The IMF reports 1 on new research by the IMF, Mastercard and Harvard Business School on the impact of COVID on e-commerce. The research is based on Mastercard data across 47 countries between January 2018 and September 2021. It assesses factors driving increasing e-commerce across countries and business sectors, and to what extent the pandemic’s e-commerce surge is ‘sticking’.
Not unexpectedly, countries already using e-commerce, such as Singapore, Canada and the UK, saw online spending increase more than those starting from a lower level of e-commerce, for example Brazil and Thailand. As the pandemic receded, so were their relative decreases.
Mobility data and online payment data across the study period match each other, suggesting that differences in lockdown regulations, along with state support, were key in explaining these differences.
On average online spending, as a share of total spending, rose from 10.3% in 2019 to 14.9% at its peak but reduced to 12.2% in 2021. Overall, it is only 0.6% more than the growth trend for e-commerce if there had been no pandemic.
The story of individual countries is, of course, varied. In about half of the 47 countries, online spending is still ahead of pre-pandemic levels, including countries such as Brazil, India, Bahrain and Jamaica. Countries with no increase, or even decreases, include the US and many advanced economies.
At the aggregate level, the spike in the share claimed by online spending is dissipating. The difference between the predicted level of online spending if the pandemic had not happened and the actual level had dropped to an increase of only 0.3% by September 2021.
More people undoubtedly experienced e-commerce online spending as a result of the pandemic. The variation in the continued use of online spending today across industries is interesting. The research shows online spending on food delivery, tele-medicine and shopping for electronics, clothing and in department stores remains popular.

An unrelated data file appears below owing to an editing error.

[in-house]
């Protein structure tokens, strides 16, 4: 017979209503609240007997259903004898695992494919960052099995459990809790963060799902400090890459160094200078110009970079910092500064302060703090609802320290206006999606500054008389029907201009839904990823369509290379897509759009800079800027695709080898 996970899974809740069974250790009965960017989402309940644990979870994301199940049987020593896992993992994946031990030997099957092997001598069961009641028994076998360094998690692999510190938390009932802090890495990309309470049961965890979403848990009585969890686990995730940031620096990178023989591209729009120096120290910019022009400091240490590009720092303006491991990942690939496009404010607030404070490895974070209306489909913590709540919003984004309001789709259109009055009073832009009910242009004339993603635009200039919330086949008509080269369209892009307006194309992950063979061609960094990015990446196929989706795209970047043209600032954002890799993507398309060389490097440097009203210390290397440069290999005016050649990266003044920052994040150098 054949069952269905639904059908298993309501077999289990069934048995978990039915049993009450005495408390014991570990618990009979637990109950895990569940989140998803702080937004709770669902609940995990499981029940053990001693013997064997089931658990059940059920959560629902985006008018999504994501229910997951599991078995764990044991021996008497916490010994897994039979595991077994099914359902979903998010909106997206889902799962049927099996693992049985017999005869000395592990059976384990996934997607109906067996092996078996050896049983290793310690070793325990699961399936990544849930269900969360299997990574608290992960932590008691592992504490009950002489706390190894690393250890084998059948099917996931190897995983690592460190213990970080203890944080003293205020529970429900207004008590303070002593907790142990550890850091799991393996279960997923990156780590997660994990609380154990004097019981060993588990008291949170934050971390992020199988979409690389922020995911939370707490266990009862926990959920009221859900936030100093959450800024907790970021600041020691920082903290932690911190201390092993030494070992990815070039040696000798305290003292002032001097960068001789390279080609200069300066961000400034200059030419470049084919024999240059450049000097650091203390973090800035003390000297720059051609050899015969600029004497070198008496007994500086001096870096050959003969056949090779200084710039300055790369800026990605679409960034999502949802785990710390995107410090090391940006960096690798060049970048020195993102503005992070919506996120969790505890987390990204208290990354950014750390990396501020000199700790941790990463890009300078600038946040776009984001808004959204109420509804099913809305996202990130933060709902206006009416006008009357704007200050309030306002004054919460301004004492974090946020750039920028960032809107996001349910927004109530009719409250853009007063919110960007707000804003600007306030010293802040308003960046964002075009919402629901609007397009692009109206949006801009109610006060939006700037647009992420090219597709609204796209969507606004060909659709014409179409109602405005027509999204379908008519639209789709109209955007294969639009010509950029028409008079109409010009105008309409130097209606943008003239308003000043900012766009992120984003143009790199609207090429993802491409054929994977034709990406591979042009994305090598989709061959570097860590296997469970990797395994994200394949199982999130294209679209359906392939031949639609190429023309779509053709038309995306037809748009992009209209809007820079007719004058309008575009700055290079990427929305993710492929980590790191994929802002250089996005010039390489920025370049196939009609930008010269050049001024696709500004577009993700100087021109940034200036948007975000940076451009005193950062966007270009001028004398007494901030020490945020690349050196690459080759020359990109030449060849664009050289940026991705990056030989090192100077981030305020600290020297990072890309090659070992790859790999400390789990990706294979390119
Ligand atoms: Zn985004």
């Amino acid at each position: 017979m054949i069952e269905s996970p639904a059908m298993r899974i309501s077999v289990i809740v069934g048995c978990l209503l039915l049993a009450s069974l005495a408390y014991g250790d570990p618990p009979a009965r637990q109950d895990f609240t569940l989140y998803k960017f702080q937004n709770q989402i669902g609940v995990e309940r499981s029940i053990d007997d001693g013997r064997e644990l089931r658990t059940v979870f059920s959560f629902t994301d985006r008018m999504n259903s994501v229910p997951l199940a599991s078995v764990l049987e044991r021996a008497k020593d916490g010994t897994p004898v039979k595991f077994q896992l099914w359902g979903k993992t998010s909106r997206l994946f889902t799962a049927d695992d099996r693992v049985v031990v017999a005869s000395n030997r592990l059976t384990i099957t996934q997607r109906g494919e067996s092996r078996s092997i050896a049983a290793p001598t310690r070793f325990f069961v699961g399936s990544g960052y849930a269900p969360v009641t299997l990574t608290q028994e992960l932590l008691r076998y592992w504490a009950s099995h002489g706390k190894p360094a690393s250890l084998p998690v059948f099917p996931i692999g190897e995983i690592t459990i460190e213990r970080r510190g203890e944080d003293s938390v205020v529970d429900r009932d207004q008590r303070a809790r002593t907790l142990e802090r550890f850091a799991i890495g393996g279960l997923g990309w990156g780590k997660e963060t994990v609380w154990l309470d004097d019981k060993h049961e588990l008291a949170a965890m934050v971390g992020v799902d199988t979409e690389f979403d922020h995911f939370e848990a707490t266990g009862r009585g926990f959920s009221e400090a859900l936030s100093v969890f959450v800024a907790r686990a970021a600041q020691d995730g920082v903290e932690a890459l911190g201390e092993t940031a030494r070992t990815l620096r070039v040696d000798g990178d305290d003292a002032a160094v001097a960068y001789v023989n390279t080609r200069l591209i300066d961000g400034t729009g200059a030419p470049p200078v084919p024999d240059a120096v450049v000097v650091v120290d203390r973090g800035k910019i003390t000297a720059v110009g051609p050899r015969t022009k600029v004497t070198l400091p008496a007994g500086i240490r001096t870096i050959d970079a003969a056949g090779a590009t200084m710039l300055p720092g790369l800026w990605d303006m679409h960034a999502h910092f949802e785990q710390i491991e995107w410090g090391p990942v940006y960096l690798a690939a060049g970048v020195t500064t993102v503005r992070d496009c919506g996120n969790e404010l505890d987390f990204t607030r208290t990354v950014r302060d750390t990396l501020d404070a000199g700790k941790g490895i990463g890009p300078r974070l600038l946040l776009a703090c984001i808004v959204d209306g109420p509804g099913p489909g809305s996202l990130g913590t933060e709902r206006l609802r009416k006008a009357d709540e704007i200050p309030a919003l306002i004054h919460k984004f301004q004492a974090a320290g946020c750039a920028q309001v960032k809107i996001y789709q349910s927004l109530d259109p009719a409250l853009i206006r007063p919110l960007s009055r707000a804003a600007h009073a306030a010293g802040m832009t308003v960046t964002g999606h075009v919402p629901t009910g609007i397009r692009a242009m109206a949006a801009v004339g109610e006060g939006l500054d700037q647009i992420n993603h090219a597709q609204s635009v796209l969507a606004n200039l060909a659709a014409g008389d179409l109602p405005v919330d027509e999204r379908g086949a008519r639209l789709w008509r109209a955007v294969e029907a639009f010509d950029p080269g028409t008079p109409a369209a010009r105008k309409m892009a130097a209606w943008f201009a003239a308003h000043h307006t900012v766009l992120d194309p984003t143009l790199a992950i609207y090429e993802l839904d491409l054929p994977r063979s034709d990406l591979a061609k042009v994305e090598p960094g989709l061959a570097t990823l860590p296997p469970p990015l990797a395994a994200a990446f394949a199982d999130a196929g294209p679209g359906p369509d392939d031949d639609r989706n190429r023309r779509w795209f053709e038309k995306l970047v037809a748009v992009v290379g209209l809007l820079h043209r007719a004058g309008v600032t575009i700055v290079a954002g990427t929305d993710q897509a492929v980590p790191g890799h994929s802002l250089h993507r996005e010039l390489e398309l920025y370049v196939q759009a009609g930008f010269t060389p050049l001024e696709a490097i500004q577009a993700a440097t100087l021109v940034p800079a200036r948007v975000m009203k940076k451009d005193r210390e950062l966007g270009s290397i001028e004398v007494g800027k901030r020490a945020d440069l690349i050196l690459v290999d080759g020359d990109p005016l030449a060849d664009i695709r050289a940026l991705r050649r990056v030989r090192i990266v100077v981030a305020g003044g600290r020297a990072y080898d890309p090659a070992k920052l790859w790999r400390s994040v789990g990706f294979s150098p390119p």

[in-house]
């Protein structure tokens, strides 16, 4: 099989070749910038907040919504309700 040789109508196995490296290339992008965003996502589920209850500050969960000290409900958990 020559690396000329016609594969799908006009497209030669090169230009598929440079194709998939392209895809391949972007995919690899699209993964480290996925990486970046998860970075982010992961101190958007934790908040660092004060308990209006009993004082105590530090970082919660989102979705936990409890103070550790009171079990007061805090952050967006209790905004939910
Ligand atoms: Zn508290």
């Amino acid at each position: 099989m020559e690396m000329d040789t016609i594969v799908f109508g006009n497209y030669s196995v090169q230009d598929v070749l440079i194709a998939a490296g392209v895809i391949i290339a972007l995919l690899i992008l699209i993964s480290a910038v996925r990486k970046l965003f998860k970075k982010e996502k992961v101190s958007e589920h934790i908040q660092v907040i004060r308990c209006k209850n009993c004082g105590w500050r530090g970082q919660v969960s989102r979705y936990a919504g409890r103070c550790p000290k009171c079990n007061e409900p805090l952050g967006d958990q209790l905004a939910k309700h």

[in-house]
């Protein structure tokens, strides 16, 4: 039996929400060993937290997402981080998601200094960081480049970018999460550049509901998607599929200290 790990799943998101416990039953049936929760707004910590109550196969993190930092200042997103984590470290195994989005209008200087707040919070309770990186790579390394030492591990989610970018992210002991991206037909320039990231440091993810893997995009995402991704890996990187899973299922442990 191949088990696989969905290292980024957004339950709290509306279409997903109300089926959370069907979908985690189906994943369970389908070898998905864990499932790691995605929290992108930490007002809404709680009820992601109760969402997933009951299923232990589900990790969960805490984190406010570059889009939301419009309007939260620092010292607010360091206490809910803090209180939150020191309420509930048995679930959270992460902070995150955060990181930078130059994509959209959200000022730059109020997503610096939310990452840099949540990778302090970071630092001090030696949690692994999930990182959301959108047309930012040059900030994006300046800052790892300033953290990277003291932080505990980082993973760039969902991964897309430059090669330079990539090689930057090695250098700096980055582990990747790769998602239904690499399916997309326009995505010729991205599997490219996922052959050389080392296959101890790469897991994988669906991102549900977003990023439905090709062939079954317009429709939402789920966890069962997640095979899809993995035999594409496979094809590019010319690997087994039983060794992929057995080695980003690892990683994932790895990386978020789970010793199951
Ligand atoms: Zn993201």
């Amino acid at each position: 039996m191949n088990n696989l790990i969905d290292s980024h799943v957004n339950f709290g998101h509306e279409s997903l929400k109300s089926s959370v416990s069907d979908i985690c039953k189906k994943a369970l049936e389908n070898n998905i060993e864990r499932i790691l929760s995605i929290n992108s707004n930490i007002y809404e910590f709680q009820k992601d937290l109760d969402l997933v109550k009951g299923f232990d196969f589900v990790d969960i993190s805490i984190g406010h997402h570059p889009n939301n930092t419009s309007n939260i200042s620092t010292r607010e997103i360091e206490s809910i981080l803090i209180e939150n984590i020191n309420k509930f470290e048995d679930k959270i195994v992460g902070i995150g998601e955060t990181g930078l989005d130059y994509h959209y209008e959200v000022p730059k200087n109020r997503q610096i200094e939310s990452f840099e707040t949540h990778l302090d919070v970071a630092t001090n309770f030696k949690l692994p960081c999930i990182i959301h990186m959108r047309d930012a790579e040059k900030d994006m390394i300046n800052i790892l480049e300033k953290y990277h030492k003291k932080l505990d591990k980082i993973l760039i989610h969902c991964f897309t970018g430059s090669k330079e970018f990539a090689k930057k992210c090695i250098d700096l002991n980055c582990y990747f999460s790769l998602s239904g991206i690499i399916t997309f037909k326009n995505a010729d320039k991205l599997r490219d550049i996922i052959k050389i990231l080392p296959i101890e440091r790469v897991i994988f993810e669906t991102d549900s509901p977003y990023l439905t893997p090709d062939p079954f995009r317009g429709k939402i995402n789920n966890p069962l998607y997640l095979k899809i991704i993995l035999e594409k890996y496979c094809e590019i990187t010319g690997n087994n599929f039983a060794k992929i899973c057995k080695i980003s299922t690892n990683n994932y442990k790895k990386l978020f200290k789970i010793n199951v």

This continued use may be due to the speed these sectors moved online, that mobility still has not fully returned or that these were areas that were behind the curve pre-pandemic but which have now caught up.
In 2020 consumers made 15.5 billion debit card payments in the UK. Mastercard has just said that over half of the world’s in person payments are now made using contactless technology. The Payment Systems Regulator (PSR) carried out a market review of card acquiring and found that the fees charged for card payments had increased significantly, up £50 million. As a result, the PSR is looking at card operations in the UK.
The PSR November review identified a lack of transparency in fees charged to retailers and was concerned by indefinite contracts for card services, particularly contracts that appear to discourage switching providers. Cross-border interchange fees had also increased significantly.
The PSR’s concern is that fees are passed on to consumers and that there are insufficient competitive constraints on card schemes. It is not, however, looking to intervene on pricing structures directly at the moment.